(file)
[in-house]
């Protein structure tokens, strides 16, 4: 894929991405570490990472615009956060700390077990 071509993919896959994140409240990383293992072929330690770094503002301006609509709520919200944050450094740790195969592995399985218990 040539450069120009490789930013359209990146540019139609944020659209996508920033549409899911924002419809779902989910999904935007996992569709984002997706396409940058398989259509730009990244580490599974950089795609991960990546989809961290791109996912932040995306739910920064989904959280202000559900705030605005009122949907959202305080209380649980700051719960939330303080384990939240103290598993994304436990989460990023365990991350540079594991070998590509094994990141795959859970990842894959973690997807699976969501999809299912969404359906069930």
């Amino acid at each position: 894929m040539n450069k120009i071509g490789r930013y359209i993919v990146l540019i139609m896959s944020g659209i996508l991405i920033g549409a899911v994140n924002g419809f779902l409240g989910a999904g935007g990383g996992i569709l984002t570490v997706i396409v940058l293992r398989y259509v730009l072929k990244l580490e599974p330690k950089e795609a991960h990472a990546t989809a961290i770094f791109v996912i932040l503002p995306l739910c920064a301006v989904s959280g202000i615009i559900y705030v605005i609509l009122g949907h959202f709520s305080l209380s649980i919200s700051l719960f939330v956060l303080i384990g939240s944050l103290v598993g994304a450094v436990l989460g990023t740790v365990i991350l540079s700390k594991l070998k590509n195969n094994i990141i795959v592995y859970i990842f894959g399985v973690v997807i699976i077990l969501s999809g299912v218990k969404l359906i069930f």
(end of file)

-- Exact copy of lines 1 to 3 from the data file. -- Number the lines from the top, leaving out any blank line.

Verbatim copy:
[in-house]
């Protein structure tokens, strides 16, 4: 894929991405570490990472615009956060700390077990 071509993919896959994140409240990383293992072929330690770094503002301006609509709520919200944050450094740790195969592995399985218990 040539450069120009490789930013359209990146540019139609944020659209996508920033549409899911924002419809779902989910999904935007996992569709984002997706396409940058398989259509730009990244580490599974950089795609991960990546989809961290791109996912932040995306739910920064989904959280202000559900705030605005009122949907959202305080209380649980700051719960939330303080384990939240103290598993994304436990989460990023365990991350540079594991070998590509094994990141795959859970990842894959973690997807699976969501999809299912969404359906069930």
């Amino acid at each position: 894929m040539n450069k120009i071509g490789r930013y359209i993919v990146l540019i139609m896959s944020g659209i996508l991405i920033g549409a899911v994140n924002g419809f779902l409240g989910a999904g935007g990383g996992i569709l984002t570490v997706i396409v940058l293992r398989y259509v730009l072929k990244l580490e599974p330690k950089e795609a991960h990472a990546t989809a961290i770094f791109v996912i932040l503002p995306l739910c920064a301006v989904s959280g202000i615009i559900y705030v605005i609509l009122g949907h959202f709520s305080l209380s649980i919200s700051l719960f939330v956060l303080i384990g939240s944050l103290v598993g994304a450094v436990l989460g990023t740790v365990i991350l540079s700390k594991l070998k590509n195969n094994i990141i795959v592995y859970i990842f894959g399985v973690v997807i699976i077990l969501s999809g299912v218990k969404l359906i069930f």